I know it looks like Score, but this is the evil (?) twin, the one without the damaged beak.

We have a polyester throw blanket similar to the gray one you see in these pictures but in purple, and I think that might do the trick. Otherwise, we’ll figure something else out.

Poe manages to stand out while also nearly blending in. Neat trick there, pal.

Of course, the perennial problem of taking high-resolution pictures of plastic toys is that they get so dusty and dingy so very easily. And some of them are rather hard to clean due to the specific formulation of the plastic. I’ll do the best I can with what I have, I suppose.

I couldn’t leave Rusty out of this session, now could I?

There’s a long vacation-like stretch coming up next week, and that’s when I’ll try to get this project done properly. Wish me luck!

Bethany Lake Park Hike & Picnic

It’s a beautiful day, the last of those we’re likely to get for a while since the weather’s supposed to turn hot again after Monday. We decided to go on a hike up at Bethany Lake Park, and I figured I’d take the new camera along. There’s not a whole lot to interest your average shutterbug there but why pass up the chance to put the new gear through its paces?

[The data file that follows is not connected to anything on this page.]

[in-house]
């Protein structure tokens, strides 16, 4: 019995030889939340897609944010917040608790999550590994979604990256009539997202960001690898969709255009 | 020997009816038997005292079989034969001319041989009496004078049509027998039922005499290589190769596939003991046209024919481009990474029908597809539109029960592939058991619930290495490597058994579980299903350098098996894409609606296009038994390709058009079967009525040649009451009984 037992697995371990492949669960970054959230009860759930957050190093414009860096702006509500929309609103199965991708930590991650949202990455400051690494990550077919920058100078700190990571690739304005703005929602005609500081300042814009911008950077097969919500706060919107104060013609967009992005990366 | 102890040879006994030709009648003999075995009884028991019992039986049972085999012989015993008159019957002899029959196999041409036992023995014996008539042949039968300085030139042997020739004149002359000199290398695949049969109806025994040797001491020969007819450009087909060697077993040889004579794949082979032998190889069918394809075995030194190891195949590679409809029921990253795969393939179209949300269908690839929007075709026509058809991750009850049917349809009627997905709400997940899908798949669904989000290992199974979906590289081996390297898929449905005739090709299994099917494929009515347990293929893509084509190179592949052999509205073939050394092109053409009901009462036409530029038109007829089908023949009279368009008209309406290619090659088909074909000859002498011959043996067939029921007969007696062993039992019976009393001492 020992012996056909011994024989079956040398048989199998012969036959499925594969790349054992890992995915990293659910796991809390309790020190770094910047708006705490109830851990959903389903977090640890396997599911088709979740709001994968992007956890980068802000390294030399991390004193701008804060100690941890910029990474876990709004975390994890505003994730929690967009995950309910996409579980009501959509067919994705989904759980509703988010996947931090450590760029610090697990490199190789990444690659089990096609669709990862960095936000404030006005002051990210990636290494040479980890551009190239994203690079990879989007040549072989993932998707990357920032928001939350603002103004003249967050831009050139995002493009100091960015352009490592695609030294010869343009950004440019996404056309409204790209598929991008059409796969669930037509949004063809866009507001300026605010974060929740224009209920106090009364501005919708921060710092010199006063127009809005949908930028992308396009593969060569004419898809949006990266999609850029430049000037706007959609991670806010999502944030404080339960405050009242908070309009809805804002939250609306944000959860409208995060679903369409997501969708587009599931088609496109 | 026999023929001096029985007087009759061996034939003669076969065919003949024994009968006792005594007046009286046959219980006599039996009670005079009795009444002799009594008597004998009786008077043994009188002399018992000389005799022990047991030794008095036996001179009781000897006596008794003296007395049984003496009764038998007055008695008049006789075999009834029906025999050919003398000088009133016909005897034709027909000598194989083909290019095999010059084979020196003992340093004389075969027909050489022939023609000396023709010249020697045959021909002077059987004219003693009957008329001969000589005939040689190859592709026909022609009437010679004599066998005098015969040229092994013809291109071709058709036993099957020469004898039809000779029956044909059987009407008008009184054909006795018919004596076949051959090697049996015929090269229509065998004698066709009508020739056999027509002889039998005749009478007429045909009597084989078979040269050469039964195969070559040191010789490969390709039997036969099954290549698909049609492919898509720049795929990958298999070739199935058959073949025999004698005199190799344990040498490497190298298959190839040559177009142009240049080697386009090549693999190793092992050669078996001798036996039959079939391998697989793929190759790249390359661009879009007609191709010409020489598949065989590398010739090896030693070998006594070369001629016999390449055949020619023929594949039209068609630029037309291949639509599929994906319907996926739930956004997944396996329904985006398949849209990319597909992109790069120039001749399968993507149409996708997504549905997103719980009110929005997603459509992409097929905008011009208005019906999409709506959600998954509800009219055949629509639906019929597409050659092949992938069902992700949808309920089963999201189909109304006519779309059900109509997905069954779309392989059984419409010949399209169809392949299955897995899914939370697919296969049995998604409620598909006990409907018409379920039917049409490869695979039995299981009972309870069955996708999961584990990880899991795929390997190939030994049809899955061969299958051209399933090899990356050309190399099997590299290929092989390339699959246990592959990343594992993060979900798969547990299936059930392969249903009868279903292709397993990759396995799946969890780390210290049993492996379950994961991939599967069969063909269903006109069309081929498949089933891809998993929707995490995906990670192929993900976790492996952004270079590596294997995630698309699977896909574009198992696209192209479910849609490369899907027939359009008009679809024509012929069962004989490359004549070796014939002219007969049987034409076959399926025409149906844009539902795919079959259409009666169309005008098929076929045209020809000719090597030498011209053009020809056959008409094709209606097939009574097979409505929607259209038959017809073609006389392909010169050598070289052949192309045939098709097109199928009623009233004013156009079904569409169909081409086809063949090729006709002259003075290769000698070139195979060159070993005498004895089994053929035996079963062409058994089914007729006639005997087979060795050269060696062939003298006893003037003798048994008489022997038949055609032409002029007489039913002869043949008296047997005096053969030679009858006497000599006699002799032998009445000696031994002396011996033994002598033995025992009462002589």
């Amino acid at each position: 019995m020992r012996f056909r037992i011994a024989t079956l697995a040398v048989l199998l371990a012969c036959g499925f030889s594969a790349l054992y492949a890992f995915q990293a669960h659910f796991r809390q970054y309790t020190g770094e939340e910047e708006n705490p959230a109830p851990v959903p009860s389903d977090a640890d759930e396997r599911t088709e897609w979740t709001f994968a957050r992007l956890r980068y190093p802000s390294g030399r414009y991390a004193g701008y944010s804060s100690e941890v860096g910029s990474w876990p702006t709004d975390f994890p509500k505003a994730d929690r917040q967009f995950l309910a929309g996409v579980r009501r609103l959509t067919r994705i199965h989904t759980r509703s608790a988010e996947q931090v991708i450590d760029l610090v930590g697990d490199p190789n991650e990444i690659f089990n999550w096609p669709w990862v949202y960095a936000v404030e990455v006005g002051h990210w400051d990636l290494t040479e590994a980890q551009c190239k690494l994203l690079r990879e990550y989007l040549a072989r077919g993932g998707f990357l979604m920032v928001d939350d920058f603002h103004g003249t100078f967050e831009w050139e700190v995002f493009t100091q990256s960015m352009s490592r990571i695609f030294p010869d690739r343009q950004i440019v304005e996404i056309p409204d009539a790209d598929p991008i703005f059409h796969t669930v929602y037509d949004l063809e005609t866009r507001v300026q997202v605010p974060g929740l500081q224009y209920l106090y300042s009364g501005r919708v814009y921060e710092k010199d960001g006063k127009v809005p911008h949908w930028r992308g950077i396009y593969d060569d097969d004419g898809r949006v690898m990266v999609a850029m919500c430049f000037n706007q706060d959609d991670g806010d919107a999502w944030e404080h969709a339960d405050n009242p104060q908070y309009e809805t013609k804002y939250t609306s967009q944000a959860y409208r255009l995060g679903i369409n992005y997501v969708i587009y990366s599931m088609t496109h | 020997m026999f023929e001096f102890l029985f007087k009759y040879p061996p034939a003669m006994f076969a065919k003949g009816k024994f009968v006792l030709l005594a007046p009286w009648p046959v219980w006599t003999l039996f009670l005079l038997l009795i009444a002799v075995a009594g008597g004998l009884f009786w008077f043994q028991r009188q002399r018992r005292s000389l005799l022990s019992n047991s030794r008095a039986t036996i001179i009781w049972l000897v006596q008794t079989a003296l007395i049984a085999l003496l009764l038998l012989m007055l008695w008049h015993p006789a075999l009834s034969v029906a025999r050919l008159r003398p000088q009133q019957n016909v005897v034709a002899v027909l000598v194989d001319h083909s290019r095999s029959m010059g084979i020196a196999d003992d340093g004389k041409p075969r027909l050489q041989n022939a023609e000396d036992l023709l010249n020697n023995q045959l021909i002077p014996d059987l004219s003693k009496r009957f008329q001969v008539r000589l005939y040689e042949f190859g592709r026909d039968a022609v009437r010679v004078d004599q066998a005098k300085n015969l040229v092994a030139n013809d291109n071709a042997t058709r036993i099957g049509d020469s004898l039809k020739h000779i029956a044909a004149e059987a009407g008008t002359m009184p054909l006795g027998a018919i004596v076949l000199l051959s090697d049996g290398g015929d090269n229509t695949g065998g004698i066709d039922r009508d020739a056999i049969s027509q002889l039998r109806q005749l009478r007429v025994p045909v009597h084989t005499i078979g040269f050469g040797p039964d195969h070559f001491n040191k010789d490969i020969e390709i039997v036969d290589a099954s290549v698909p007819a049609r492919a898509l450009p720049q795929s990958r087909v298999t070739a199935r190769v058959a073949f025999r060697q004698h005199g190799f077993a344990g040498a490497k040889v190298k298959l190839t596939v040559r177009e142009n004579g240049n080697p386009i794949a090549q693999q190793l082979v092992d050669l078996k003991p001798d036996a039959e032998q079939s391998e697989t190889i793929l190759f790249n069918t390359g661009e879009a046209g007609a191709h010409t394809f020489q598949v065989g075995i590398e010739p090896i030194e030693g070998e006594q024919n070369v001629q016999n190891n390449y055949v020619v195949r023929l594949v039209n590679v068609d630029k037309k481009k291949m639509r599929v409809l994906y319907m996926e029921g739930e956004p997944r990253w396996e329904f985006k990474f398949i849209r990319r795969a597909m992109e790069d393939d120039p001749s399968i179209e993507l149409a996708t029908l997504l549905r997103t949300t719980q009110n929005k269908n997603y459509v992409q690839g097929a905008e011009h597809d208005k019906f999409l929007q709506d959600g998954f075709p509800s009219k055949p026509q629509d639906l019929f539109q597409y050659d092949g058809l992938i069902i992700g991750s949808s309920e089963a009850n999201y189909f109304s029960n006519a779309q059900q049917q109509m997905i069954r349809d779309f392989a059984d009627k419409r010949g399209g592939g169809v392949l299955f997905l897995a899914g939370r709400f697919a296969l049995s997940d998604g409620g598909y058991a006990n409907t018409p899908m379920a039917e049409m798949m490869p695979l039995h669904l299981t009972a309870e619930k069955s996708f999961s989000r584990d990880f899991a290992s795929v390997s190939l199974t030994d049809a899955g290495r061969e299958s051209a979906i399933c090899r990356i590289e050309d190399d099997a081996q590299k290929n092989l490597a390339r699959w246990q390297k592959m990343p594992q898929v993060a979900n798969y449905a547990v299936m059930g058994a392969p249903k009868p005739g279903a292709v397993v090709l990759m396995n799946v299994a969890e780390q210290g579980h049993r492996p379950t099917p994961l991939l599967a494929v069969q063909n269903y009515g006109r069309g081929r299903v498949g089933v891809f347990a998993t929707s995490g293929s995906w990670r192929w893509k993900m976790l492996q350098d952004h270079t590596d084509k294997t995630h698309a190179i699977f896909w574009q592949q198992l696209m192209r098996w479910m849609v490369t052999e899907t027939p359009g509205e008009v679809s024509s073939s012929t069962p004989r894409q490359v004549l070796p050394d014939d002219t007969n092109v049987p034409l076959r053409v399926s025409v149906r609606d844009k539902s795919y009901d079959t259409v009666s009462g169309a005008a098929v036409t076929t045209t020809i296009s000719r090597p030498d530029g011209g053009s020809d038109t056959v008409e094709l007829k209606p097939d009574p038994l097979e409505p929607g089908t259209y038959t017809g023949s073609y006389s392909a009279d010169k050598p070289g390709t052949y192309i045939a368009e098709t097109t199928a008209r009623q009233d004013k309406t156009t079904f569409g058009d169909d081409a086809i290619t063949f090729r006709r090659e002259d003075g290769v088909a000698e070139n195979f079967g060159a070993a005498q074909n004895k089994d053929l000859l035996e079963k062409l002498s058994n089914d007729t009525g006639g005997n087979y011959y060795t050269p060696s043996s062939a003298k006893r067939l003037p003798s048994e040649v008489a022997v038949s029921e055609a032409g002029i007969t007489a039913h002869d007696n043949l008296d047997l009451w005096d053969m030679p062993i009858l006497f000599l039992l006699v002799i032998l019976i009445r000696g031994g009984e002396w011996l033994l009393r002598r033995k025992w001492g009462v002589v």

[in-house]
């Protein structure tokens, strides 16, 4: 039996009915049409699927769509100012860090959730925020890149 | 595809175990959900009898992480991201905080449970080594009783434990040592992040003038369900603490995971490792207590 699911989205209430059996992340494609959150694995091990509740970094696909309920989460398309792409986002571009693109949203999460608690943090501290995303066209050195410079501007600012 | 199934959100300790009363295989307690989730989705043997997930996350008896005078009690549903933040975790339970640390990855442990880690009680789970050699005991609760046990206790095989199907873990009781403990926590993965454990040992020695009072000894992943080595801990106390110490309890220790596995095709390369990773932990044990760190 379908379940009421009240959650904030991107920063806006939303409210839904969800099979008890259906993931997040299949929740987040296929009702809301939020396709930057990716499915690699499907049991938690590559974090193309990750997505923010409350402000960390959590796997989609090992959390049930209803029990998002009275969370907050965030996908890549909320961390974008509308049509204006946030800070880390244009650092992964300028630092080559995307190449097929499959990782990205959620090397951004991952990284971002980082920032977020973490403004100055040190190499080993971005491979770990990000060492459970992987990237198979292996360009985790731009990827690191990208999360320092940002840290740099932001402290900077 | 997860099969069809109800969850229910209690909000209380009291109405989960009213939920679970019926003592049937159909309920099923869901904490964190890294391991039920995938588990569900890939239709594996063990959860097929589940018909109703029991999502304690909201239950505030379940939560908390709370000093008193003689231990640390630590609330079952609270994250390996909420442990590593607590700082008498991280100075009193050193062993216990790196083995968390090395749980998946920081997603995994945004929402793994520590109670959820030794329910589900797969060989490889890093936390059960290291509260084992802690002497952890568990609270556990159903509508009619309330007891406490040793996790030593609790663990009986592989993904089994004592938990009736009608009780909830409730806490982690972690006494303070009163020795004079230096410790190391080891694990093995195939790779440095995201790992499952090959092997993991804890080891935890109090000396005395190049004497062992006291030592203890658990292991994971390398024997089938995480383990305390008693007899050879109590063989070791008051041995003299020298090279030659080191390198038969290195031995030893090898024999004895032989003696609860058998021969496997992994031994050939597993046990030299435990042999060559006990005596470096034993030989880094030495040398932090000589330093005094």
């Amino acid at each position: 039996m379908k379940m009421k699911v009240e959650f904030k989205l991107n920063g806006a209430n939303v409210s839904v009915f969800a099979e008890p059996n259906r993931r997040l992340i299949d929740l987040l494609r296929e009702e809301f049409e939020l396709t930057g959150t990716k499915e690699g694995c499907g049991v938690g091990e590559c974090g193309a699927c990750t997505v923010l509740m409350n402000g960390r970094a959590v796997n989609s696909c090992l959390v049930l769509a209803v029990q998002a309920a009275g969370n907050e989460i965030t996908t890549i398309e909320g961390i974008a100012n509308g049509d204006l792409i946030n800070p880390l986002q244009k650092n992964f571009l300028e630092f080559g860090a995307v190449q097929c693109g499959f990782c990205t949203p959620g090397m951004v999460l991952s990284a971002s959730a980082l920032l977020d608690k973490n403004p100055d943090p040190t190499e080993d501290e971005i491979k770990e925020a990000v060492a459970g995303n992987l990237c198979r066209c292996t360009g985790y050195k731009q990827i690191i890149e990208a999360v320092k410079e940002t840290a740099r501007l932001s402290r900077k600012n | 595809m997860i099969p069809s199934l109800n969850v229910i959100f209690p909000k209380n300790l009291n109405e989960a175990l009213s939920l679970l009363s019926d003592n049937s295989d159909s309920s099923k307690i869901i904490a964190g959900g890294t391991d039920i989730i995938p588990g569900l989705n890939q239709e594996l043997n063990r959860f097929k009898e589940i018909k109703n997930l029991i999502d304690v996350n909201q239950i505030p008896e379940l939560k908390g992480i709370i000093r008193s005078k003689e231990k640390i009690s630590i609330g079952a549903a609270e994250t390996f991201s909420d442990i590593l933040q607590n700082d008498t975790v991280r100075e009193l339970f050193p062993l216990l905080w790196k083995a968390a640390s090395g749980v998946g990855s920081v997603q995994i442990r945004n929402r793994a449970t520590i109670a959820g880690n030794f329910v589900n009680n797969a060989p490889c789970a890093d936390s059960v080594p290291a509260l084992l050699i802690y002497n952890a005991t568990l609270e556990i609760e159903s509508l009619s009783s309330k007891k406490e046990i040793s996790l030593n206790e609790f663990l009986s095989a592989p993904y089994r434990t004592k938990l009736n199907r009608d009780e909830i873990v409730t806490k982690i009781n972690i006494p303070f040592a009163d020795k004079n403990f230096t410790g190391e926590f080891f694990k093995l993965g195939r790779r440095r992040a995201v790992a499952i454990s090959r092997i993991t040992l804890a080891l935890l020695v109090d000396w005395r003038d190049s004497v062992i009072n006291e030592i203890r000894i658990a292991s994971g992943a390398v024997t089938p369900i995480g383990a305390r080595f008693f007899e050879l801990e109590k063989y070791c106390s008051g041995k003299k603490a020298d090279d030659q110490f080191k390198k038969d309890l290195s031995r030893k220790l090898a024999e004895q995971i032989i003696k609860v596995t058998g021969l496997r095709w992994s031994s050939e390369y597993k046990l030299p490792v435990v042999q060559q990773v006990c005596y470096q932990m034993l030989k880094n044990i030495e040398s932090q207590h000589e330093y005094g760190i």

Neither of us had ever walked much past the shaded part of the pathway, so this time we pushed onward to the top of the hill where the path goes right through, apparently, a whole entire golf course. Yes, it’s quite possible to get beaned with a golf ball while on a summer afternoon hike. (Neither of us were harmed, but there were a couple of close calls.)

Turns out that testing the panorama mode on the camera on a whim while standing under a whole bunch of power lines is not necessarily the greatest idea ever.

Having seen what was there to see (mostly dry grass and golf balls all over the place), we headed back down and found a shaded place to spread out a blanket and eat some snacks. Afterward, of course, I took more pictures.

I don’t know what these berries/fruits/whatever are but they photographed fairly well, and that’s all I care about at this point.